Journal of Molecular Evolution

, Volume 70, Issue 6, pp 605–612 | Cite as

Empirical Analysis of the Most Relevant Parameters of Codon Substitution Models

  • Stefan Zoller
  • Adrian Schneider


Traditionally, codon models of evolution have been parametric, meaning that the 61 × 61 substitution rate matrix was derived from only a handful of parameters, typically the equilibrium frequencies, the ratio of nonsynonymous to synonymous substitution rates and the ratio between transition and transversion rates. These parameters are reasonable choices and are based on observations of what aspects of evolution often vary in coding DNA. However, the choices are relatively arbitrary and no systematic empirical search has ever been performed to identify the best parameters for a codon model. Even for the empirical or semi-empirical models that have been presented recently, only the average substitution rates have been estimated from databases of real coding DNA, but the parameters used were essentially the same as before. In this study we attempted to investigate empirically what the most relevant parameters for a codon model are. By performing a principal component analysis (PCA) on 3666 substitution rate matrices estimated from single gene families, the sets of the most co-varying substitution rates were determined. Interestingly, the two most significant principal components (PCs) describe clearly identifiable parameters: the first PC separates synonymous and nonsynonymous substitutions while the second PC distinguishes between substitutions where only one nucleotide changes and substitutions with two or three nucleotide changes. For the third and subsequent PCs no simple descriptions could be found.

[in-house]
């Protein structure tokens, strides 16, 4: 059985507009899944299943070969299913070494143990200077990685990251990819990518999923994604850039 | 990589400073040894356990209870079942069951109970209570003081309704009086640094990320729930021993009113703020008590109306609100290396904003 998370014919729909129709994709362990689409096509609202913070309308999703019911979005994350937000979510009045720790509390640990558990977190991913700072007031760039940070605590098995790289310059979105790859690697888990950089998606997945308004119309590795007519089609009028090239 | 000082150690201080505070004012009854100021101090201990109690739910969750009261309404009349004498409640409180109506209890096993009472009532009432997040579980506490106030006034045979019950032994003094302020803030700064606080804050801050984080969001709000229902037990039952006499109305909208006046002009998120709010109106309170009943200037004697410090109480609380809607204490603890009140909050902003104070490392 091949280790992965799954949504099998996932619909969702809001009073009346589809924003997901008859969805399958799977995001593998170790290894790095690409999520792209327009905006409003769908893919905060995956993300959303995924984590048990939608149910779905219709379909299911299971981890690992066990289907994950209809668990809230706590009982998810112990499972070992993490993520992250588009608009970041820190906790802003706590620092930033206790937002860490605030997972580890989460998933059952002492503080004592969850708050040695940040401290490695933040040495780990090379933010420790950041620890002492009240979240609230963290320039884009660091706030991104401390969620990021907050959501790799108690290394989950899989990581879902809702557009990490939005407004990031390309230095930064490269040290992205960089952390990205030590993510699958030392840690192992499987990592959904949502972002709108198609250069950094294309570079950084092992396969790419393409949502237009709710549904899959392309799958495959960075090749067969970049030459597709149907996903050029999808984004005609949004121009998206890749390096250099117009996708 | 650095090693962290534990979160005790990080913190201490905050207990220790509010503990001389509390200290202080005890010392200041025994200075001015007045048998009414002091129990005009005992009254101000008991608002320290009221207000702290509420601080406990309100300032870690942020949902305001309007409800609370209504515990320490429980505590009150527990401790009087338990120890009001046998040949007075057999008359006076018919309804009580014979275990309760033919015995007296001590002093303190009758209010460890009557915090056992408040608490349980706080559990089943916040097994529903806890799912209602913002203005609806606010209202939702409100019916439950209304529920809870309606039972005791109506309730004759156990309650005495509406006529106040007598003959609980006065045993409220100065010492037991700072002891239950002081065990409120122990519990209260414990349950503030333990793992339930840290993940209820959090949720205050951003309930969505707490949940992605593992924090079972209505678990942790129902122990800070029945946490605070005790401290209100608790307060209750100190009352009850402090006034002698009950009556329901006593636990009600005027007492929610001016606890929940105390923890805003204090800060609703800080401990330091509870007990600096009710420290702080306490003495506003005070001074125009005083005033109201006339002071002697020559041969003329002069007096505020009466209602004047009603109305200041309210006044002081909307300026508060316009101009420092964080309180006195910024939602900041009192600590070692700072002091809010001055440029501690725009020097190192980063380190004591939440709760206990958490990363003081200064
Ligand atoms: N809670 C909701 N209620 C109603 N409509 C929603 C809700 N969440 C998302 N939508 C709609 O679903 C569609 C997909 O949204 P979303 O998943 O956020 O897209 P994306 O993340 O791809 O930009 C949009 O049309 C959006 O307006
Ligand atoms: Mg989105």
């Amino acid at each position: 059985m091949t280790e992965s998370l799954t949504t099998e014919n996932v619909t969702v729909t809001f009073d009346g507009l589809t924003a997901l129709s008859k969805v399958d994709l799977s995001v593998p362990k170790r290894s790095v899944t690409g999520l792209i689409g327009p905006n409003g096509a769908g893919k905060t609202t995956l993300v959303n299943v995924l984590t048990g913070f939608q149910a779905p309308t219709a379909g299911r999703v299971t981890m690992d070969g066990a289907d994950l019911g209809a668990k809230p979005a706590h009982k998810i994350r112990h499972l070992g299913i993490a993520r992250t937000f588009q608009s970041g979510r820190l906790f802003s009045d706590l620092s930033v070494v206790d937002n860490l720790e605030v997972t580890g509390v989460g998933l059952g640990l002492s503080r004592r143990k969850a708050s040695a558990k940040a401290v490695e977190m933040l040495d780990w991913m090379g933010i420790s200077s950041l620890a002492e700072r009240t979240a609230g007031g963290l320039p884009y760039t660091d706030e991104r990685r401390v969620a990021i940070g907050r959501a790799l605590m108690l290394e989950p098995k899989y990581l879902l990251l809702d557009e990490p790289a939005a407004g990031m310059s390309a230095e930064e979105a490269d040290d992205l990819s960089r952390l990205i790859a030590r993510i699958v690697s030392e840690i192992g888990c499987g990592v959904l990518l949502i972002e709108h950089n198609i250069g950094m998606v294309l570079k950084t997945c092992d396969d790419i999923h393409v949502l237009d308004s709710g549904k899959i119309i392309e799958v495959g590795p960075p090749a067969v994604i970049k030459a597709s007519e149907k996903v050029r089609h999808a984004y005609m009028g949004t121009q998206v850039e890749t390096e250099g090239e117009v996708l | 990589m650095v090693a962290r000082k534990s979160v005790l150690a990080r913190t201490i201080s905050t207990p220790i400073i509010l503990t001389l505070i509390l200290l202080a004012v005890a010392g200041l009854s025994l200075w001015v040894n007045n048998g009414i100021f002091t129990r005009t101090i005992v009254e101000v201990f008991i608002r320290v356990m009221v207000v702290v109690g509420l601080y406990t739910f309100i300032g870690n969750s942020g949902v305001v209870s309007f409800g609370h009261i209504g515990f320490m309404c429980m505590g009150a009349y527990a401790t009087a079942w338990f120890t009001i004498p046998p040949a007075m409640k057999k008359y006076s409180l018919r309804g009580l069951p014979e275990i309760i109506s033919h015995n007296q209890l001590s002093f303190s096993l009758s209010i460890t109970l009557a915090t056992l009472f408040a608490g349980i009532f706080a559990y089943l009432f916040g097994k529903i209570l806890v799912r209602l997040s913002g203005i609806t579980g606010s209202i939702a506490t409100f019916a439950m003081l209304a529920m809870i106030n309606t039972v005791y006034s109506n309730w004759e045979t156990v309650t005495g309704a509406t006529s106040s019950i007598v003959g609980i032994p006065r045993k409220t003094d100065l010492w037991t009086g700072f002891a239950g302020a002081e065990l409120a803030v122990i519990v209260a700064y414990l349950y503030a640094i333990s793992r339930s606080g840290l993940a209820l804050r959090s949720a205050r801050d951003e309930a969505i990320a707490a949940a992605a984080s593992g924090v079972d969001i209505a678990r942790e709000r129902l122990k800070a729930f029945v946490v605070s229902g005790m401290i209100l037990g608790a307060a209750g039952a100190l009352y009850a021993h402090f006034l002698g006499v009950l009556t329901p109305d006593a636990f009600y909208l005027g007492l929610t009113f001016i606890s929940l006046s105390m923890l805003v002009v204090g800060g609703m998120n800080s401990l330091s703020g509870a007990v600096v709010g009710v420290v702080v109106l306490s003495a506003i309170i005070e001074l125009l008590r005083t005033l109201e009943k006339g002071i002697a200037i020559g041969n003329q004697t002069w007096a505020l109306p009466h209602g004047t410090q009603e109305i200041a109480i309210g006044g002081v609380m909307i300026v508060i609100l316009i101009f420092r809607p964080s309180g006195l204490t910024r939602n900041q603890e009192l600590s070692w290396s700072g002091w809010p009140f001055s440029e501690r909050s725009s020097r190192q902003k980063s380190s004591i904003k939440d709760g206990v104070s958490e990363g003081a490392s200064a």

Codon models Markov models Coding sequence evolution Codon substitutions 



We would like to thank Gina Cannarozzi and Gaston Gonnet for helpful discussions as well as the two reviewers for their valuable comments. Adrian Schneider is supported by a grant from the Swiss National Science Foundation (SNF).


  1. Akaike H (1974) A new look at the statistical model identification. IEEE Trans Automatic Control 119:716–723CrossRefGoogle Scholar
  2. Anisimova M, Kosiol C (2009) Investigating protein-coding sequence evolution with probabilistic codon substitution models. Mol Biol Evol 26(2):255CrossRefPubMedGoogle Scholar
  3. Averof M, Rokas A, Wolfe KH, Sharp PM (2000) Evidence for a high frequency of simultaneous double-nucleotide substitutions. Science 287(5456):1283CrossRefPubMedGoogle Scholar
  4. Dessimoz C, Cannarozzi G, Gil M, Margadant D, Roth A, Schneider A, Gonnet G (2005) OMA, a comprehensive, automated project for the identification of orthologs from complete genome data: introduction and first achievements. In: McLysath A, Huson DH (eds) RECOMB 2005 Workshop on Comparative Genomics. Lecture Notes in Bioinformatics, volume 3678. Springer-Verlag, Berlin. pp 61–72Google Scholar
  5. Doron-Faigenboim A, Pupko T (2007) A combined empirical and mechanistic codon model. Mol Biol Evol 24(2):388–397CrossRefPubMedGoogle Scholar